She'll have a lot of smart people, a lot of money will be raised on her behalf. She'll be a formidable candidate and we'll see where other Democrats might want to challenge her, if they line up to do so. But my own sense is, based on everything I've heard, she is seriously thinking about this. She won't make a final decision until after the midterm elections in November.

BANFIELD: It will make for some incredible headlines, either way. That's for sure. And I do recall that she was wearing those very thick glasses after that blood clot as part of her therapy to try to recover from that. Her aides say that she is in perfect health right now. So for what that's worth.

Wolf Blitzer, great to see you, as always. Thank you.

And be sure to watch Wolf right here, CNN, 1:00 Eastern, and then again for "THE SITUATION ROOM" later on in the afternoon, the always inside the beltway, Wolf Blitzer.

The outspoken woman known as the tiger mom speaking out again. And this time she's saying that certain cultures are superior to other cultures.

Do these comments amount to racism? Hear what she has to say about that, and which cultures does she think are superior? Are you among them?

(COMMERCIAL BREAK)

BANFIELD: Well, she's at it again. That Yale Law professor, who in 2011 called herself the tiger mom and told the rest of us to toughen up, berate your kids, it works. She's now got a new book that is sure to push a lot more buttons.

This one is called "The Triple Package: How Three Unlikely Traits Explain the Rise and Fall of Cultural Groups in America."

Sure enough, Amy Chua and her husband-slash-coauthor list eight groups that they deem overachievers. Those groups are Jews, Indians, Chinese, Iranians, Lebanese-Americans, Nigerians, Cuban exiles and Mormons.

Chua is Chinese. Her husband is Jewish. And they both make the list.

CNN's digital correspondent Kelly Wallace joins me now to kick this one around.

(CROSSTALK)

KELLY WALLACE, CNN DIGITAL CORRESPONDENT: I'm not on the list.

BANFIELD: Neither am I. It doesn't say Canadian-Americans anywhere.

WALLACE: Yes.

BANFIELD: So at first blush, this sounds at the very least biased and prejudiced and some say racist. But what are they saying?

WALLACE: Well, you know, and a ton of reaction online using the R word, racist. I mean, she is, and I think she and her husband are very careful to call it cultural groups, right? Talking about maybe some traditions, some sort of disciplines of different cultural groups that might lead to more success. If they were saying it's based on race or ethnicity, then you're genetically, you know, born with this, that they would probably feel is more racist than what they're putting forward right now.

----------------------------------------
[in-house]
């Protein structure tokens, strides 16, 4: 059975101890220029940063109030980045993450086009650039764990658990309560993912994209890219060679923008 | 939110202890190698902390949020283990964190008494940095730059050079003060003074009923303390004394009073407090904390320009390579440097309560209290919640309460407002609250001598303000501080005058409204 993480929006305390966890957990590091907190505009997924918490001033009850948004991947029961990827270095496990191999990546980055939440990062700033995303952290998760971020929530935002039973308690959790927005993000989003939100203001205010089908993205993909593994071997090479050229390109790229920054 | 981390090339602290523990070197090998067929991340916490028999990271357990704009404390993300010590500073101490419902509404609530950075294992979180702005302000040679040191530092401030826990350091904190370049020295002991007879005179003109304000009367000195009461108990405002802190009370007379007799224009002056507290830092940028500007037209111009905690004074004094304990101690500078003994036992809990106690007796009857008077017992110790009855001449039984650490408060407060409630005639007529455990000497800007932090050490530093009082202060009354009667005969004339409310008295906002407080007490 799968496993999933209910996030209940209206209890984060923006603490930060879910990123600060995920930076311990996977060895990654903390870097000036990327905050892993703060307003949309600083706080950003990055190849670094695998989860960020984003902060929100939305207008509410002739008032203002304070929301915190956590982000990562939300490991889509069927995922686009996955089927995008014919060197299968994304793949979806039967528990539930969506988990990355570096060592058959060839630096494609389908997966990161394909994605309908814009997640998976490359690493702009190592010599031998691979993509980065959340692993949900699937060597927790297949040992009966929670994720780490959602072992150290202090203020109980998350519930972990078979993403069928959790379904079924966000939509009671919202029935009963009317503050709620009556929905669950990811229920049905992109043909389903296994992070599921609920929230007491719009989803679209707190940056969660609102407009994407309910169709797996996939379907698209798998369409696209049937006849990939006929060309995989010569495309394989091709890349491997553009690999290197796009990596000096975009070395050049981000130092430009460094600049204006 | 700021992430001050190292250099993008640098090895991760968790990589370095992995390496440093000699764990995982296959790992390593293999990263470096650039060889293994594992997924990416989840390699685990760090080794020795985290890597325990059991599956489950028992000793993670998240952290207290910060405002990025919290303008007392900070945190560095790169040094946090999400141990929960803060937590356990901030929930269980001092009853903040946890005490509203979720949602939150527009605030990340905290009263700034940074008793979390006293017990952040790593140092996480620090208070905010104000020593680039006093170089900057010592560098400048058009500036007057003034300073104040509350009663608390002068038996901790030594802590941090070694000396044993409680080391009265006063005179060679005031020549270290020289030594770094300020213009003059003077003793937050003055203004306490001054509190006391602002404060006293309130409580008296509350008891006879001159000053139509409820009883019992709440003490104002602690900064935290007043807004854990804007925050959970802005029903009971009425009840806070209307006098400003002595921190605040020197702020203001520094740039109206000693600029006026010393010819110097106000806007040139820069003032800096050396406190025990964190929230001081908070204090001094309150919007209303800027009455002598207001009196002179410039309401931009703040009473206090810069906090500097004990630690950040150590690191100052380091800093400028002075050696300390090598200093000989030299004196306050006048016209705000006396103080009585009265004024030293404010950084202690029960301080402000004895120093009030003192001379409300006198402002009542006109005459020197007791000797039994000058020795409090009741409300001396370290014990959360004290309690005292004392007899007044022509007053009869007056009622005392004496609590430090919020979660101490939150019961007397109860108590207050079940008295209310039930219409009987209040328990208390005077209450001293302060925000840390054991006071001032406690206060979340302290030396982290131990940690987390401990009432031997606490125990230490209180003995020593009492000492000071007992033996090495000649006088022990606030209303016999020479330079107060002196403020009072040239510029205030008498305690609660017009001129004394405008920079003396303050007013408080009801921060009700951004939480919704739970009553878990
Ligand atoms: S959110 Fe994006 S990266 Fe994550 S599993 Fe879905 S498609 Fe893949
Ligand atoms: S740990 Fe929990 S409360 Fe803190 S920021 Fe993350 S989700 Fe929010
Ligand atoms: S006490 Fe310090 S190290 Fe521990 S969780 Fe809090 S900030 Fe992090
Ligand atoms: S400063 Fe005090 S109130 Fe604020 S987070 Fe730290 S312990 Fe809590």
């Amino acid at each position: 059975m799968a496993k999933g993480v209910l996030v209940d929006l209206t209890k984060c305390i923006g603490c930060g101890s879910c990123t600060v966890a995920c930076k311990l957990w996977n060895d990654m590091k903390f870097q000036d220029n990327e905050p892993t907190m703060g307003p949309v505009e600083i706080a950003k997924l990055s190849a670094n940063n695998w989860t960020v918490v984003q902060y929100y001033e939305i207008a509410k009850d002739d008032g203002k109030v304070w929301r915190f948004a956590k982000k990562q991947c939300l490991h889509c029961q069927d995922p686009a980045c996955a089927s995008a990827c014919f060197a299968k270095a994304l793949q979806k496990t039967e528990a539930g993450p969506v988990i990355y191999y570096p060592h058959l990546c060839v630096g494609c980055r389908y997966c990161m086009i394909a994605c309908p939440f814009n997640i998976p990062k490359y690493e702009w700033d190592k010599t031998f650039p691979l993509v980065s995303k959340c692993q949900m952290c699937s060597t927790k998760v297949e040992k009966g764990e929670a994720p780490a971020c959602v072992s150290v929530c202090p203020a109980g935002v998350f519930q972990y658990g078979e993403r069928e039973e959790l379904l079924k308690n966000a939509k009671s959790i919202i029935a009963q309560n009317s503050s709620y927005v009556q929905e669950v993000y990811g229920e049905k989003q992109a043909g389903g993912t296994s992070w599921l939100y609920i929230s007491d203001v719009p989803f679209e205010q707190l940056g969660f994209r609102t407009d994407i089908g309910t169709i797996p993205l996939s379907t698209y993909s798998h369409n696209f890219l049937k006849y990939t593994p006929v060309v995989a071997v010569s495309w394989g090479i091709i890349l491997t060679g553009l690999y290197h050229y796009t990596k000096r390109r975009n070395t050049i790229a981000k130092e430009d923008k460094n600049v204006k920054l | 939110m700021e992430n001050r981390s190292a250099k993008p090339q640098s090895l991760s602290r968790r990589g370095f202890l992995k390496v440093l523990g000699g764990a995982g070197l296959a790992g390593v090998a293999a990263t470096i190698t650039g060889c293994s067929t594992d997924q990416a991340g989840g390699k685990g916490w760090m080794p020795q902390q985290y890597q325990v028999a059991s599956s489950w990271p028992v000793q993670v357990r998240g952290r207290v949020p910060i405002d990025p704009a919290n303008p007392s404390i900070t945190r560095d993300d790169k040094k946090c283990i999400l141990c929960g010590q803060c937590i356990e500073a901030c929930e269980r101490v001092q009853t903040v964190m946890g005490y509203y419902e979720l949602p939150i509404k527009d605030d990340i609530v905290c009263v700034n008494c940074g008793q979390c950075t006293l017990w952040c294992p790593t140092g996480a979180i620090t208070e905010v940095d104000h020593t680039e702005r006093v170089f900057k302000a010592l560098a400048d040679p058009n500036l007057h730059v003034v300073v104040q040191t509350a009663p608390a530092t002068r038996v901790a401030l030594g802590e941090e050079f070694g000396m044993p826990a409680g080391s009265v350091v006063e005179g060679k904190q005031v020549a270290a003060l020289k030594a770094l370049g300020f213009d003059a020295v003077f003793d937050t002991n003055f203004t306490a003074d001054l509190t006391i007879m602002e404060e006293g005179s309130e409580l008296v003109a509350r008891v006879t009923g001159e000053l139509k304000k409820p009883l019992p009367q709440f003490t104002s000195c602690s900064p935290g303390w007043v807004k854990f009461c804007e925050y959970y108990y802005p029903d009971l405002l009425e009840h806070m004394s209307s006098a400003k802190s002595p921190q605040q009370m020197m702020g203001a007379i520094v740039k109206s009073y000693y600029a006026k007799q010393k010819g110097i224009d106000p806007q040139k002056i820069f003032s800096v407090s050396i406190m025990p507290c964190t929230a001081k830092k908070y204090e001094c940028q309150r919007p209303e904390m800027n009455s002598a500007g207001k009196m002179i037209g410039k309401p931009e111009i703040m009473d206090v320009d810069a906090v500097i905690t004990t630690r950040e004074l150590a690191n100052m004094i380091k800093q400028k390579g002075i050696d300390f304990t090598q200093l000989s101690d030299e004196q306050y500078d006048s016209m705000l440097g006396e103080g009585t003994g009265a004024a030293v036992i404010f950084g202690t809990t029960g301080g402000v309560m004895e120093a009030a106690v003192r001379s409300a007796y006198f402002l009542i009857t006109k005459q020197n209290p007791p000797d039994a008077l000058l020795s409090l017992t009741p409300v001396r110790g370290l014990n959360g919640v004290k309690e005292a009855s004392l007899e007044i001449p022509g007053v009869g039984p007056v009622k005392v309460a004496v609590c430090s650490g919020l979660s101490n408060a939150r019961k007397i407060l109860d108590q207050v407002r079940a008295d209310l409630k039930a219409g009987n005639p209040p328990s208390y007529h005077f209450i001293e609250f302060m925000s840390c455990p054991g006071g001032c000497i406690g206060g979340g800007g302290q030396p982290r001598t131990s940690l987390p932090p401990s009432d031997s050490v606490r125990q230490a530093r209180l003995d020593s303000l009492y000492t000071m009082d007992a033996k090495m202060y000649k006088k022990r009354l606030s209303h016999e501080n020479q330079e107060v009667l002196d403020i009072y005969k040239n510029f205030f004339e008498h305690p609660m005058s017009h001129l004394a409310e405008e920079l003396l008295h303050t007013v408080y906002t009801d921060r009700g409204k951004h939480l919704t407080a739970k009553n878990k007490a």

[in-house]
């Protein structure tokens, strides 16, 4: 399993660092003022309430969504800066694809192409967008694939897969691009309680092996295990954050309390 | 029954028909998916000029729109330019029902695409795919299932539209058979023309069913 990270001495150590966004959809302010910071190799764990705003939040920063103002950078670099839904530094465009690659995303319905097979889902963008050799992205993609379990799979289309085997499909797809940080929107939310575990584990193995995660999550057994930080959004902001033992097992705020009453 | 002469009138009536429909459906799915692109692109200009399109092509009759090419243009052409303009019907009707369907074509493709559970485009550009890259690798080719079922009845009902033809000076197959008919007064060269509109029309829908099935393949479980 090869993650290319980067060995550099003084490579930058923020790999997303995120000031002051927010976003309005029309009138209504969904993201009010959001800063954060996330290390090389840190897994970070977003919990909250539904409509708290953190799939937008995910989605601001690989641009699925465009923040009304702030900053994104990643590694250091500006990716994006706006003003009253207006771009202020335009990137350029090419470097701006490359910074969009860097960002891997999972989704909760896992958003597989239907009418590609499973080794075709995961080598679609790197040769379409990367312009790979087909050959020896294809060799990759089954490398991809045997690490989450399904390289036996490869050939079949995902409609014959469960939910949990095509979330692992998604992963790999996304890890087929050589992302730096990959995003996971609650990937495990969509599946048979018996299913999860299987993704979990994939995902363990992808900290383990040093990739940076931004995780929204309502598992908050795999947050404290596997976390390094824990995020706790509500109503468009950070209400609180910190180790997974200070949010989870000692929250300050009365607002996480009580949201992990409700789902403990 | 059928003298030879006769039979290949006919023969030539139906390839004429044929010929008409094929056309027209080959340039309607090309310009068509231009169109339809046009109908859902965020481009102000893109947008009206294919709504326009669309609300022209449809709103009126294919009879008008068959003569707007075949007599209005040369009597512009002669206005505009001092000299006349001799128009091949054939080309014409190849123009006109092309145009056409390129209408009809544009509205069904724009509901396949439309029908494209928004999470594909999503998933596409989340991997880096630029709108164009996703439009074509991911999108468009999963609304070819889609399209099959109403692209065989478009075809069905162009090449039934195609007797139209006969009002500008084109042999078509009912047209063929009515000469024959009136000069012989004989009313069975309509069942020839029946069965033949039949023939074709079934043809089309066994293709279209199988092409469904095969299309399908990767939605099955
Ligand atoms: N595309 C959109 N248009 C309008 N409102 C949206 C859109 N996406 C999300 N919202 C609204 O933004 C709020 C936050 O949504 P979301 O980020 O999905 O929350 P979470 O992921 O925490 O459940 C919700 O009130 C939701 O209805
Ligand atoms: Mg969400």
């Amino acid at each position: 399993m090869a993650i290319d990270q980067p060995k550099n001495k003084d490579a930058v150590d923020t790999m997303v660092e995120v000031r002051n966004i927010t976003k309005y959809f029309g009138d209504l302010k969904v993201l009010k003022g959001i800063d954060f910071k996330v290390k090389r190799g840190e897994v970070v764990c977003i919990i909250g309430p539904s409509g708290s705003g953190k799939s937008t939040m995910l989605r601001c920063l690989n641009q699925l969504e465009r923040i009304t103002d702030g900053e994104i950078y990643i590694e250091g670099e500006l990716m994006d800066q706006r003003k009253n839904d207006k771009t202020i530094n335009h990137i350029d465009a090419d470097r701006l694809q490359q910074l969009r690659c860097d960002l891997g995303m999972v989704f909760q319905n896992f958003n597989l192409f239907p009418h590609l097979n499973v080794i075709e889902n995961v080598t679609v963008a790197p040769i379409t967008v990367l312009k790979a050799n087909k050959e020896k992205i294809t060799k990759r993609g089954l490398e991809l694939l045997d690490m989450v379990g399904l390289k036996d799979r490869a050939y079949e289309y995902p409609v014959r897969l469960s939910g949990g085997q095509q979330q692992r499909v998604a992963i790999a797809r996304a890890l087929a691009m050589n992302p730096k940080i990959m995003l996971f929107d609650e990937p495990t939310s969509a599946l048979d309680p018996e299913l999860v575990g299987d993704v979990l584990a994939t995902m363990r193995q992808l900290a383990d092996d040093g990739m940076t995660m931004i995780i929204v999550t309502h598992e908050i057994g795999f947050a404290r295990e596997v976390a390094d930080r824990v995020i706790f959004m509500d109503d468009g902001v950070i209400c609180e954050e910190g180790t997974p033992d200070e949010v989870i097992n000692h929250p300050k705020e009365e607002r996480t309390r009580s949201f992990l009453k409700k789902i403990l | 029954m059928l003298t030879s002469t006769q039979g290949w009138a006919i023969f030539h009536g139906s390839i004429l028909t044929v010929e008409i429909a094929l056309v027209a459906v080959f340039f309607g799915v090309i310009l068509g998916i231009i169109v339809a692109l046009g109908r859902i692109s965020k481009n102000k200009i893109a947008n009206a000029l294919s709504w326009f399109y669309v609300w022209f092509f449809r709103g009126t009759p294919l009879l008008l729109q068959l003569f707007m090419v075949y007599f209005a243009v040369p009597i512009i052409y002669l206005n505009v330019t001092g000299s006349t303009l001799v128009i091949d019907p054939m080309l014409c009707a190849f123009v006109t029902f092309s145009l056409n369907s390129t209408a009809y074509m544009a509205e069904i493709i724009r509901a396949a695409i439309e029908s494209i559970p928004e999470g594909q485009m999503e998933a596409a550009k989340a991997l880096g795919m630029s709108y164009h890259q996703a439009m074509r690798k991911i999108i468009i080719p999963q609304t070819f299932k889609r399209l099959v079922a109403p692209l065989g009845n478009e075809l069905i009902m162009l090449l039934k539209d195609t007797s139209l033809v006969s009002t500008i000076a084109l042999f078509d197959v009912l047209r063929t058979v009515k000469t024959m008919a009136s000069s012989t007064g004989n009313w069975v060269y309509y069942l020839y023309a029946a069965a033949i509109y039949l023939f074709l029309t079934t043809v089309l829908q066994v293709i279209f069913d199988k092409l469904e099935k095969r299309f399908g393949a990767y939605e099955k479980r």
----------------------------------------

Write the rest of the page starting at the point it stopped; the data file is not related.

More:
BANFIELD: So ultimately they're saying that these groups that they outlined, that you and I don't belong to.

WALLACE: Apparently.

BANFIELD: There is something called the triple package that makes them superior. What are the three things?

WALLACE: You know, and there are three things. Number one, she says that these cultural groups have a superiority complex. Right? That they think that they are better than other groups. At the same time, she said they also have insecurities, right? That they think have feelings of inadequacy. And that pushes them to do better. And finally she says --

BANFIELD: That seems to cancel each other out.

WALLACE: It does. I know.

BANFIELD: Call me crazy.

WALLACE: Exactly. And then the final one is impulse control. And they say that so many Americans are living in the moment, and they say that many of these cultural groups have sort of more patience, more perseverance, more, you know, not giving up as easily as others are.

Again, you know, where's the background for this, is the big question.

BANFIELD: That's the question I wanted to ask you. I read Malcolm Gladwell everything, and he backs up everything with very well- researched data. And I'm wondering if Amy Chua and her husband are doing the same thing.

WALLACE: Yes, and what's hard right now is, you know, the book is not really officially out until February. So we just have limited, you know, what the publisher is putting out and limited sort of reference to study. So we don't really have the full documentation of what's behind this.

And I think, Ashleigh, what's interesting, the first book generated enormous outreach. But it also led to interesting conversations. I'm sure you had them, too. Are we tough enough on our kids? Should my daughter play the violin or the piano? If I let her play the flute, am I not a good mom?

But I'm not so sure this book is going to lead to those same conversations because the middle class isn't (INAUDIBLE) the middle class and where we are in the country, isn't it more about, you know, access to education and access to income, and aren't we about more in terms of our identities, more than exactly the cultural group we're with?

I think that's kind of the debate going on right now.

BANFIELD: I'll tell you what. Any time there's conversation sparked, that's a great thing. Anybody who lives and dies by the word, though, it always makes me concerned that they don't question --

WALLACE: Yes.

BANFIELD: -- at least a little bit before they implement things.

WALLACE: Right.

BANFIELD: Kelly Wallace, always good to see you.

WALLACE: Always good to see you.

BANFIELD: Thank you.

WALLACE: Thank you.

BANFIELD: Warmly dressed today.

Thanks for watching, everybody. I'm flat out of time. Great to have you with us. Keep warm. Set a timer for your pets if you let them outside, please. Such an easy thing to do.

AROUND THE WORLD starts now.